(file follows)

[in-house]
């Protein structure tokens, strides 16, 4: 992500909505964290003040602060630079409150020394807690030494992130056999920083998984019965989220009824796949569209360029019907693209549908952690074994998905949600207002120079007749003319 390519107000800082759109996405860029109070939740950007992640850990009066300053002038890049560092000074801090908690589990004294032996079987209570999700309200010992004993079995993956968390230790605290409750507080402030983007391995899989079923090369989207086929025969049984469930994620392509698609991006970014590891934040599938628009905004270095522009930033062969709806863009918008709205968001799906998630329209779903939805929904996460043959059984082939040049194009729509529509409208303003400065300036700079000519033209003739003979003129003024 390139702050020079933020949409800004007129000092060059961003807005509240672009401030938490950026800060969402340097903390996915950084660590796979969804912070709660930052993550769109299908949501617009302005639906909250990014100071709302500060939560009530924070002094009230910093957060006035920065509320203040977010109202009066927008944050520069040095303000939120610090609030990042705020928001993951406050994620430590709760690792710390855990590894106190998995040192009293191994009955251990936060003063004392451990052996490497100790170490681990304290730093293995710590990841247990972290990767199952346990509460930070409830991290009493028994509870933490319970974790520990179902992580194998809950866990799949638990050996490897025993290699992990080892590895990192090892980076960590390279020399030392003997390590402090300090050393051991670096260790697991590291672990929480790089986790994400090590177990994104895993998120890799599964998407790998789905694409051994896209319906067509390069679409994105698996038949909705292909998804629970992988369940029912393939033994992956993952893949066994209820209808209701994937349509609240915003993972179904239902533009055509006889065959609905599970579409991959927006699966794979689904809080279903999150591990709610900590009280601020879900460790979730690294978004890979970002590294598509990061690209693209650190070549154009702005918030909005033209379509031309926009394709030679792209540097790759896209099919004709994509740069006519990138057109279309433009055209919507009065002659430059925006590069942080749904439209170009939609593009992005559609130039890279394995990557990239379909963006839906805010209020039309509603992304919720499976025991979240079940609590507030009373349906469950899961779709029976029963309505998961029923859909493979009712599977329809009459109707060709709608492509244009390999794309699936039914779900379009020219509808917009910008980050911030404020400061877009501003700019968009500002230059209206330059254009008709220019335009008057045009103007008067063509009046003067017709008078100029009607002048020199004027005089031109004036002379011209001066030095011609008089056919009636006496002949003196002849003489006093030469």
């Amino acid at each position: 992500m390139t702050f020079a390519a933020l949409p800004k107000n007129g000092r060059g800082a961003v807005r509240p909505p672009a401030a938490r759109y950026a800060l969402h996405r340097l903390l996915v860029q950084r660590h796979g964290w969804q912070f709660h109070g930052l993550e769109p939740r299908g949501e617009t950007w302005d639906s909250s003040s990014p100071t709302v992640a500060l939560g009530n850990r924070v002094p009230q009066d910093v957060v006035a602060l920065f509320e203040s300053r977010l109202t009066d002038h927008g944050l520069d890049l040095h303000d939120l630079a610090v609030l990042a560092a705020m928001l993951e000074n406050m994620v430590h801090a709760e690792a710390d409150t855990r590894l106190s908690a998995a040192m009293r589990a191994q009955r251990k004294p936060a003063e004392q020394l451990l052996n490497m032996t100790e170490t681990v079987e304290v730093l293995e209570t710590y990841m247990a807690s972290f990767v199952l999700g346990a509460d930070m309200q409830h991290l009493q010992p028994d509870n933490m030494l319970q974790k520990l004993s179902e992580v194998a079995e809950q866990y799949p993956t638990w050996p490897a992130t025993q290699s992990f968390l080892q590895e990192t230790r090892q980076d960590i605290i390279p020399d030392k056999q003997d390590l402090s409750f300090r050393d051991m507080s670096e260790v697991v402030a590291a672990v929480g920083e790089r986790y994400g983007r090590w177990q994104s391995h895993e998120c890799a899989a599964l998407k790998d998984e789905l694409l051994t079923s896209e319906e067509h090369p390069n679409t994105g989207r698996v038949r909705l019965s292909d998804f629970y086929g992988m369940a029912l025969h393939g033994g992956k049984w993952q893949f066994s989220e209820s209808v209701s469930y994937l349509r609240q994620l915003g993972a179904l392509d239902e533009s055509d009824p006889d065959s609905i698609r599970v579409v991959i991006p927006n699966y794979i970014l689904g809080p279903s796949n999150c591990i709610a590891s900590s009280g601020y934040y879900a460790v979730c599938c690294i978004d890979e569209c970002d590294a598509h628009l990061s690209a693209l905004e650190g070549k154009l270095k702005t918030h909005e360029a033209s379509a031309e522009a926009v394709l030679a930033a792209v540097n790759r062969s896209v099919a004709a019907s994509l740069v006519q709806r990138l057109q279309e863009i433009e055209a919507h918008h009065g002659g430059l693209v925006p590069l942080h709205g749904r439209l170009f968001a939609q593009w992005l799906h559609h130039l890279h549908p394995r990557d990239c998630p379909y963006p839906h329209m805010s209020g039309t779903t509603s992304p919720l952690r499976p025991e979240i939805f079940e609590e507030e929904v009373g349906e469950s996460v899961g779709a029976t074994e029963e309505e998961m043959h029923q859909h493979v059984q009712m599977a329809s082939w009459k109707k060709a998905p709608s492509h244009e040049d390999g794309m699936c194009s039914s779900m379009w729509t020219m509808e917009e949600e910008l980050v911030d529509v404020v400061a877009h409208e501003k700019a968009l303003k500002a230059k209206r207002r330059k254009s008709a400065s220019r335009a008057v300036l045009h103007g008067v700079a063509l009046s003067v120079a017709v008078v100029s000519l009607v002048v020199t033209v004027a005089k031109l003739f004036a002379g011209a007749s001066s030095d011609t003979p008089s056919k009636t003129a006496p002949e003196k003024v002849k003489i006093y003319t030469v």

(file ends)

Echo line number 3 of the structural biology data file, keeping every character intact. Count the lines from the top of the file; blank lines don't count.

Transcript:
């Amino acid at each position: 992500m390139t702050f020079a390519a933020l949409p800004k107000n007129g000092r060059g800082a961003v807005r509240p909505p672009a401030a938490r759109y950026a800060l969402h996405r340097l903390l996915v860029q950084r660590h796979g964290w969804q912070f709660h109070g930052l993550e769109p939740r299908g949501e617009t950007w302005d639906s909250s003040s990014p100071t709302v992640a500060l939560g009530n850990r924070v002094p009230q009066d910093v957060v006035a602060l920065f509320e203040s300053r977010l109202t009066d002038h927008g944050l520069d890049l040095h303000d939120l630079a610090v609030l990042a560092a705020m928001l993951e000074n406050m994620v430590h801090a709760e690792a710390d409150t855990r590894l106190s908690a998995a040192m009293r589990a191994q009955r251990k004294p936060a003063e004392q020394l451990l052996n490497m032996t100790e170490t681990v079987e304290v730093l293995e209570t710590y990841m247990a807690s972290f990767v199952l999700g346990a509460d930070m309200q409830h991290l009493q010992p028994d509870n933490m030494l319970q974790k520990l004993s179902e992580v194998a079995e809950q866990y799949p993956t638990w050996p490897a992130t025993q290699s992990f968390l080892q590895e990192t230790r090892q980076d960590i605290i390279p020399d030392k056999q003997d390590l402090s409750f300090r050393d051991m507080s670096e260790v697991v402030a590291a672990v929480g920083e790089r986790y994400g983007r090590w177990q994104s391995h895993e998120c890799a899989a599964l998407k790998d998984e789905l694409l051994t079923s896209e319906e067509h090369p390069n679409t994105g989207r698996v038949r909705l019965s292909d998804f629970y086929g992988m369940a029912l025969h393939g033994g992956k049984w993952q893949f066994s989220e209820s209808v209701s469930y994937l349509r609240q994620l915003g993972a179904l392509d239902e533009s055509d009824p006889d065959s609905i698609r599970v579409v991959i991006p927006n699966y794979i970014l689904g809080p279903s796949n999150c591990i709610a590891s900590s009280g601020y934040y879900a460790v979730c599938c690294i978004d890979e569209c970002d590294a598509h628009l990061s690209a693209l905004e650190g070549k154009l270095k702005t918030h909005e360029a033209s379509a031309e522009a926009v394709l030679a930033a792209v540097n790759r062969s896209v099919a004709a019907s994509l740069v006519q709806r990138l057109q279309e863009i433009e055209a919507h918008h009065g002659g430059l693209v925006p590069l942080h709205g749904r439209l170009f968001a939609q593009w992005l799906h559609h130039l890279h549908p394995r990557d990239c998630p379909y963006p839906h329209m805010s209020g039309t779903t509603s992304p919720l952690r499976p025991e979240i939805f079940e609590e507030e929904v009373g349906e469950s996460v899961g779709a029976t074994e029963e309505e998961m043959h029923q859909h493979v059984q009712m599977a329809s082939w009459k109707k060709a998905p709608s492509h244009e040049d390999g794309m699936c194009s039914s779900m379009w729509t020219m509808e917009e949600e910008l980050v911030d529509v404020v400061a877009h409208e501003k700019a968009l303003k500002a230059k209206r207002r330059k254009s008709a400065s220019r335009a008057v300036l045009h103007g008067v700079a063509l009046s003067v120079a017709v008078v100029s000519l009607v002048v020199t033209v004027a005089k031109l003739f004036a002379g011209a007749s001066s030095d011609t003979p008089s056919k009636t003129a006496p002949e003196k003024v002849k003489i006093y003319t030469v």